I receive a lot of questions from students about how to make their solos sound more like “jazz” and usually it emerges that they either haven’t listened to enough music, or aren’t able to integrate what they’ve heard into their own playing.
With all the college courses, web-sites, method books, etc., out there purporting to “teach” jazz, I think it’s really important to understand that while all of this material is great, and you can learn a lot from it, when it comes to playing jazz, everybody is their own best teacher. Virtually every great jazz player has basically taught themselves to play by copying the playing of their heroes. Playing jazz is like learning a language, and the easiest way to sound authentic is to copy native speakers. In music, the best way to do this is through “transcribing.” Transcribing is simply listening to a recording and either notating, memorizing, playing it back on your instrument, or all three!
At this point in the discussion, the student will often say something like “my ear isn’t that good, I can’t possibly do that.” But it’s really not possible to play jazz without the ability to somehow “play what you hear.” Besides, your ear may be better than you think and if you never use it, how can it ever improve? The first time you try to transcribe, it may take a lot of time, but it will also pay off with more results than you could get from just about any other single activity and it will get easier with every transcription.
A few tips:
1) If you are new to transcribing, don’t start with anything too difficult. Try simply learning the melodies to some standard tunes by ear at first. Listen to guitar players like Kenny Burrell, Barney Kessell, Grant Green, or Jim hall, and also try horn players like Miles Davis, Chet Baker or Paul Desmond (guys who don’t play a million notes). Don’t start with something like John Coltrane (unless it’s maybe something from one of his “Ballads” albums). Go for some easy victories and build your confidence, then move on to the more difficult players as your skills increase.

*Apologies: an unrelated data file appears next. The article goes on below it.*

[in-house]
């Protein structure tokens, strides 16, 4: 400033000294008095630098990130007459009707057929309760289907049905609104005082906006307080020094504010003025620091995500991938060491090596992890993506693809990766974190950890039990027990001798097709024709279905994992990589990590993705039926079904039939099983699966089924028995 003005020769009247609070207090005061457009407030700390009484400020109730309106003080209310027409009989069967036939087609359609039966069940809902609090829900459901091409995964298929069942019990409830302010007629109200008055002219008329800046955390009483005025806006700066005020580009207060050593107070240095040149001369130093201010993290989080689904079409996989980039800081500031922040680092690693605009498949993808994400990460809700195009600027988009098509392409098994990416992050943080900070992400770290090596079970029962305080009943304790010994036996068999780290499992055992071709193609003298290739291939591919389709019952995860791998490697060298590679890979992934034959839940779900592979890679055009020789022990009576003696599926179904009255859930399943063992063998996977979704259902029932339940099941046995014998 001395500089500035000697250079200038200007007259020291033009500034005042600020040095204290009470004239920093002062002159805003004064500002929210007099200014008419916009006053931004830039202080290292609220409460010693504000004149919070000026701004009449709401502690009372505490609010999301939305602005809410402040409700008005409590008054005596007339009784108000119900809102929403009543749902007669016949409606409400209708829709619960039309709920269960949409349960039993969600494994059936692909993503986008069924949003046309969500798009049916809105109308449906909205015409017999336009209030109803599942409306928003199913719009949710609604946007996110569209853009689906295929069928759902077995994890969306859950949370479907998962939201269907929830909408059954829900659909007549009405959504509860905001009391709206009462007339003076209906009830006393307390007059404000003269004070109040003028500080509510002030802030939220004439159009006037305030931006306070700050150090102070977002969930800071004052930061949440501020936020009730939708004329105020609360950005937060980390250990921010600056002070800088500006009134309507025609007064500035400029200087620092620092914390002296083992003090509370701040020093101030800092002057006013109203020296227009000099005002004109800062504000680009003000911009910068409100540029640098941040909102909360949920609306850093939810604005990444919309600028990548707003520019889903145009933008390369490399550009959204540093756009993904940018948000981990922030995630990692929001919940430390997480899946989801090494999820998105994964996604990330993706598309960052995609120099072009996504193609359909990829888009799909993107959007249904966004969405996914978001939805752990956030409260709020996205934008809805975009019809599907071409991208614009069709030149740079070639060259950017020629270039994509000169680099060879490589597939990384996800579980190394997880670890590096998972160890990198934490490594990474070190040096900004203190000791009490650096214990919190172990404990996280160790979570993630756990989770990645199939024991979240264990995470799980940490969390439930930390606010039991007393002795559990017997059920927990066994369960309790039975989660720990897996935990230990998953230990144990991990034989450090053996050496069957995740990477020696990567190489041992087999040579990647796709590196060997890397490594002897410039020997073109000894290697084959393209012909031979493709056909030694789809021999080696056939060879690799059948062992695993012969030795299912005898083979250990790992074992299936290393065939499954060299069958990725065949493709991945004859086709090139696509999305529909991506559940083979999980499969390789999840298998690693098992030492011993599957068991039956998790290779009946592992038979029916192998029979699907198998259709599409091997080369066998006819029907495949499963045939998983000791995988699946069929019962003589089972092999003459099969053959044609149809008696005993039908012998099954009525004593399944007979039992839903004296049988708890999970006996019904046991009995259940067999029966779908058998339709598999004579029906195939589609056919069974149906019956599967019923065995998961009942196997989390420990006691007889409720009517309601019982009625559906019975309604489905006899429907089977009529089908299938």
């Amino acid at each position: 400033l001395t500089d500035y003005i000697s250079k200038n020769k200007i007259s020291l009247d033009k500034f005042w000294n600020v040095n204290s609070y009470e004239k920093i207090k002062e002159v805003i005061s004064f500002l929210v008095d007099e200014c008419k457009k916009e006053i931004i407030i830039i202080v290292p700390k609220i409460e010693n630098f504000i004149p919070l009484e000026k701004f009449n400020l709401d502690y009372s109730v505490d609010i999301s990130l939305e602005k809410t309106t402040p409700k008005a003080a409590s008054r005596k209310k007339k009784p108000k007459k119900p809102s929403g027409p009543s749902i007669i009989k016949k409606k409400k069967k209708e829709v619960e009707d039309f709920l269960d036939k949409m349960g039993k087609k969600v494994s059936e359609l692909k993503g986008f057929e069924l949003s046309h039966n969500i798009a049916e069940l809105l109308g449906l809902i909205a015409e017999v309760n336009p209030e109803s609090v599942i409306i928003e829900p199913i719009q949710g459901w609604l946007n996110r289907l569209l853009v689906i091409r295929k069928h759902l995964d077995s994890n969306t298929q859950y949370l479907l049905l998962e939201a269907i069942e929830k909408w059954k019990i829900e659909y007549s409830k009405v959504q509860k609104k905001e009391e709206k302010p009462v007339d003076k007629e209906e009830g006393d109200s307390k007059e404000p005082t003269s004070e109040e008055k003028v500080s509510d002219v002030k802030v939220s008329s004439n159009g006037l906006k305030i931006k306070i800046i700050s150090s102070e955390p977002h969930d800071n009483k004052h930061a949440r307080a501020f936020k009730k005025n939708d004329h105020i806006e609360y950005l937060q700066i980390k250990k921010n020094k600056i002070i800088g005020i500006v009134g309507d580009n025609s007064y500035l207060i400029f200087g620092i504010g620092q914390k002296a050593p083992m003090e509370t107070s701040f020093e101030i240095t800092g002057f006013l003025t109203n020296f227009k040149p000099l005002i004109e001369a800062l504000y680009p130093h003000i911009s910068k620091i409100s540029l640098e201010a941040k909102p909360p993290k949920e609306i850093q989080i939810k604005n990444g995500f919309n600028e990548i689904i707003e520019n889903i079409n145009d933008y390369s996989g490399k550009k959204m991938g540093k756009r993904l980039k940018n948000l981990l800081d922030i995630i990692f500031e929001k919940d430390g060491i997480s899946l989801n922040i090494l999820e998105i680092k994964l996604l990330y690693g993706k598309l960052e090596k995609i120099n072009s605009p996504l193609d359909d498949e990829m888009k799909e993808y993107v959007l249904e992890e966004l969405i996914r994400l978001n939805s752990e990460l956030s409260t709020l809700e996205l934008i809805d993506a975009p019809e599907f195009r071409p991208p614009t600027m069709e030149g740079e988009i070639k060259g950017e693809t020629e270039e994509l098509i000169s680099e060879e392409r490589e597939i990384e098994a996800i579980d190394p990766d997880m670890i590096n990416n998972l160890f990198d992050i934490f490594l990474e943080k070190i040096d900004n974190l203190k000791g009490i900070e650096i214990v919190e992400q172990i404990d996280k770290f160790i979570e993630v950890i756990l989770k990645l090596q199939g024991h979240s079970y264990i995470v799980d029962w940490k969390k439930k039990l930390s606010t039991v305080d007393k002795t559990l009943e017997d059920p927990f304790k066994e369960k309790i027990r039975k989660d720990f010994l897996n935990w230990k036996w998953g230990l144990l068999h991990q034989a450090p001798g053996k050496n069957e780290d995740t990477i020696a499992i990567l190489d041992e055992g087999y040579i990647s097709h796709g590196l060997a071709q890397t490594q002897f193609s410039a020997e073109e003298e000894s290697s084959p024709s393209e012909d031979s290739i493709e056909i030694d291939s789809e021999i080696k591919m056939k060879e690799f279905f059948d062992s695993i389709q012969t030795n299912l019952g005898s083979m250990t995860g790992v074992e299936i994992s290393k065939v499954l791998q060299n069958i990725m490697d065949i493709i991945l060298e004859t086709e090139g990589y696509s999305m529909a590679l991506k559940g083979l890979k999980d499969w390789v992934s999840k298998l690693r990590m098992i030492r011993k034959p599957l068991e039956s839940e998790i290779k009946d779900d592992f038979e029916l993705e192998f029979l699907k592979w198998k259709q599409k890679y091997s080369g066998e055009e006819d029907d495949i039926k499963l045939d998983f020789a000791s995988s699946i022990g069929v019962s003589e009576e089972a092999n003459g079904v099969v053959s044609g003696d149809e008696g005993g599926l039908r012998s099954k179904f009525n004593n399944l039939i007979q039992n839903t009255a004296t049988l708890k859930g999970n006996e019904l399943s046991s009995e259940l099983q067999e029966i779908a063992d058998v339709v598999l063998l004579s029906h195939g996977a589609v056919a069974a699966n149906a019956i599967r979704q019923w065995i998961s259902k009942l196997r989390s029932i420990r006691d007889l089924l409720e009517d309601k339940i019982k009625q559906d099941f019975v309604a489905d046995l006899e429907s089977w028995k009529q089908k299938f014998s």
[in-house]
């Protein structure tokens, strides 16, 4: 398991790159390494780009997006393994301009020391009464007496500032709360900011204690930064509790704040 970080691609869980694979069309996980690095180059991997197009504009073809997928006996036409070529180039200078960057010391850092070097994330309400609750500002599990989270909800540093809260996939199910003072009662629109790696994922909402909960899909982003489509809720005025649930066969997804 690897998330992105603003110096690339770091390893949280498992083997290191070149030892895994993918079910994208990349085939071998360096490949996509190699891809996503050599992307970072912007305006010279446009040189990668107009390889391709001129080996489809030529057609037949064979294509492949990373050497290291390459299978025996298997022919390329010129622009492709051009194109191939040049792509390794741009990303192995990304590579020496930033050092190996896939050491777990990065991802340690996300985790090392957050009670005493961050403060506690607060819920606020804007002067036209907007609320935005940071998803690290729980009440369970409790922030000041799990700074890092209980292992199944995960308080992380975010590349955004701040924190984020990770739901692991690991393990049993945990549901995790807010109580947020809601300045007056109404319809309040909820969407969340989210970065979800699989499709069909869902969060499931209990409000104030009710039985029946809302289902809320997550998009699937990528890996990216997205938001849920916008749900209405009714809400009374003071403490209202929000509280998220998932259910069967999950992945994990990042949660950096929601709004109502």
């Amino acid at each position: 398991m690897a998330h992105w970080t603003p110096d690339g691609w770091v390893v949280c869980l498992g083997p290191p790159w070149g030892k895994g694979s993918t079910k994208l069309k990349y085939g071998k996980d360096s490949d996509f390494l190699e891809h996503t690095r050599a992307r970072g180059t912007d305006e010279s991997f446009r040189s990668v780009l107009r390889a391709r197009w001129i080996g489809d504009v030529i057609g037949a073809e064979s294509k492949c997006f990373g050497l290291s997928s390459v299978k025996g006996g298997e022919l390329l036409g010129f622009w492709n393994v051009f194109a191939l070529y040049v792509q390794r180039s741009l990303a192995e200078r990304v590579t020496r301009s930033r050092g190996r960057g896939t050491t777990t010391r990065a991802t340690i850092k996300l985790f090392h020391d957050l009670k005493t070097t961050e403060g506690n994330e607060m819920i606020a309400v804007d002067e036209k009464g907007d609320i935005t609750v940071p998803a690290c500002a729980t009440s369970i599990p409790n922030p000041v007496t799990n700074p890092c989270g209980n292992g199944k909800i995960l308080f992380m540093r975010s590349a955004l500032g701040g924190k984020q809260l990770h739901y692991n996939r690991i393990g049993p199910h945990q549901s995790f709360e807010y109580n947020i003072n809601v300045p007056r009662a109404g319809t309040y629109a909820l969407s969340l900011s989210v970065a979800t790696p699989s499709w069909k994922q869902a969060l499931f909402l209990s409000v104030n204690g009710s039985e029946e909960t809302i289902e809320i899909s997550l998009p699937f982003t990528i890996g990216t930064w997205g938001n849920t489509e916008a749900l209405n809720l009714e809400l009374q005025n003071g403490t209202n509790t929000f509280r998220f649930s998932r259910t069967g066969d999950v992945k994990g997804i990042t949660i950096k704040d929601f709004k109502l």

2) Get Transcribe! software from www.seventhstring.com It lets you actually see the wave or mp3 file and you can place markers for Sections, Measures, or even Beats if you want, which makes it really easy to find your place and work on specific passages. It can also slow down the music without changing pitch. It’ll be the best $49 you ever spent (I bought it years ago and still use it almost every day!)
3) Work things through measure by measure, and SING the lines BEFORE you try to play them on your instrument.
4) Try writing it down before playing it (if you can). It can be pretty difficult to remember a whole chorus of somebody’s solo, so having it on paper first can aid you in memorizing it (although Wes Montgomery taught himself to play by copying Charlie Christian’s solos note-for-note and never wrote them down, so if you can do it this way, fine). If your handwriting isn’t great, try a simple notation program like Guitar-Pro http://www.guitar-pro.com It also allows you to enter notation in tablature form (while generating standard notation simultaneously).
5) Don’t feel like you necessarily have to learn entire solos, especially at first. Why not start out with just a chorus you like, or even just a lick or phrase. Simply building up a little vocabulary of ii- V7 I phrases, blues licks, etc., will add GREATLY to helping you sound more authentic. If you take a “phrase-by-phrase” approach, try transposing these phrases to all other keys and considering their harmonic context.
The most important thing is to DO THIS EVERY DAY!!!!